Dave Winer, 56, is a visiting scholar at NYU's Arthur L. Carter Journalism Institute and editor of the Scripting News weblog. He pioneered the development of weblogs, syndication (RSS), podcasting, outlining, and web content management software; former contributing editor at Wired Magazine, research fellow at Harvard Law School, entrepreneur, and investor in web media companies. A native New Yorker, he received a Master's in Computer Science from the University of Wisconsin, a Bachelor's in Mathematics from Tulane University and currently lives in New York City.
"The protoblogger." - NY Times.
"The father of modern-day content distribution." - PC World.
"Dave was in a hurry. He had big ideas." -- Harvard.
"Dave Winer is one of the most important figures in the evolution of online media." -- Nieman Journalism Lab.
10 inventors of Internet technologies you may not have heard of. -- Royal Pingdom.
One of BusinessWeek's 25 Most Influential People on the Web.
"Helped popularize blogging, podcasting and RSS." - Time.
"The father of blogging and RSS." - BBC.
"RSS was born in 1997 out of the confluence of Dave Winer's 'Really Simple Syndication' technology, used to push out blog updates, and Netscape's 'Rich Site Summary', which allowed users to create custom Netscape home pages with regularly updated data flows." - Tim O'Reilly.
8/2/11: Who I Am.
My 40 most-recent links, ranked by number of clicks.
FYI: You're soaking in it. :-)
Most days I stay away from making predictions, or giving people advice, but today is an exception. With the iPad about to ship, and the news industry on the ropes, it seems like a good time to put a stake in the ground, make a prediction, offer some advice.
But first a story... Back in 1981, I was an Apple developer and was among the first to get an IBM PC (it shipped that year). The PC was a great advance over what Apple had been offering. I called it a "big blank machine" because it had 640K memory and could host relatively large and inexpensive hard drives.
The IBM PC came with a choice of operating systems.
1. CP/M -- then the leading OS, installed on most computers, including Apple's.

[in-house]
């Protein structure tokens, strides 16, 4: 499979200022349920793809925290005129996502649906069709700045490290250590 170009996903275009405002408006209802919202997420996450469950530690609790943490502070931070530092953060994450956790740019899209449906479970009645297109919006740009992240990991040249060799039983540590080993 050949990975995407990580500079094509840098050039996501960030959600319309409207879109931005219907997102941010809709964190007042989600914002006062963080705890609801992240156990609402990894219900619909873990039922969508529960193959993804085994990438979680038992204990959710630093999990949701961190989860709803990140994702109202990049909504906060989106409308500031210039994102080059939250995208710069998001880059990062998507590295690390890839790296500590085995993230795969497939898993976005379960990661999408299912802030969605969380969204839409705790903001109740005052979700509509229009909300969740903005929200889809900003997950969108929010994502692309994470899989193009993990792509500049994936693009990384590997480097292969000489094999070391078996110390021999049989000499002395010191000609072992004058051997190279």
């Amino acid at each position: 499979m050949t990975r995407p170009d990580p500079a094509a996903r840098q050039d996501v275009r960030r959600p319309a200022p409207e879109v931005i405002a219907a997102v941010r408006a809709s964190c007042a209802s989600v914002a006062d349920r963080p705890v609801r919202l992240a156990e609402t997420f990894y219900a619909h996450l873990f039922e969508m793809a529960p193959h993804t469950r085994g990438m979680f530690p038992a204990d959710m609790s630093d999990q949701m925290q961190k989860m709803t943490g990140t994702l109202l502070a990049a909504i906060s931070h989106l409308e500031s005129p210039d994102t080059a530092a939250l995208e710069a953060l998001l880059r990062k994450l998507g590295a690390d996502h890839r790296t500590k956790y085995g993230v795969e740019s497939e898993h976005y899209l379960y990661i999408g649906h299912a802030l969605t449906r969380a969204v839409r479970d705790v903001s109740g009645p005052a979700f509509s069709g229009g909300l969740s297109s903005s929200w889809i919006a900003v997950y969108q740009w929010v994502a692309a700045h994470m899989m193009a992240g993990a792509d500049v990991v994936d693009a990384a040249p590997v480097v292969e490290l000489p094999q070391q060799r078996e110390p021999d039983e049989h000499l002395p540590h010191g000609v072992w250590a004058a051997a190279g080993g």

2. UCSD P-system -- a very popular system, largely because Apple was an early adopter. My software at the time, ThinkTank, was written to run under the P-system.
3. PC-DOS -- a new operating system created by Microsoft for IBM. At the time Microsoft wasn't a very big company. Apple was much larger, so was the publisher of the leading spreadsheet, and the publisher of the leading word processing software.
The prices of the three products were, respectively: $450, $550, $40.
So which of the three became the default choice? Do I have to even ask? ">
Even though I had made a huge investment in the P-system, and there were far more CP/M developers (there were zero PC-DOS developers), my first PC ran PC-DOS. I could have had my software running on the PC in hours, but I chose the slower route because I could tell, easily, which OS was going to win.
Now, in a way, a newspaper is to the iPad what the OS was to the IBM PC. The one that gets installed first is going to have a huge advantage over the ones that come second or third. A newspaper is an advertising platform, and the iPad probably will be a hot reading platform, and the apps (ads) will seek out the hot newspaper the same way guys like me bet on PC-DOS and ignored CP/M and UCSD.
So the best price for a newspaper on the iPad is $0. (Sorry. I know this isn't what the news guys want to hear.)
And if you can get Steve to bundle your newspaper so that every iPad user gets a free subscription, then, when you look at yourself in the mirror you'll be looking at one smart and newly rich person!
PS: Remember yesterday's story about the quarterback. ">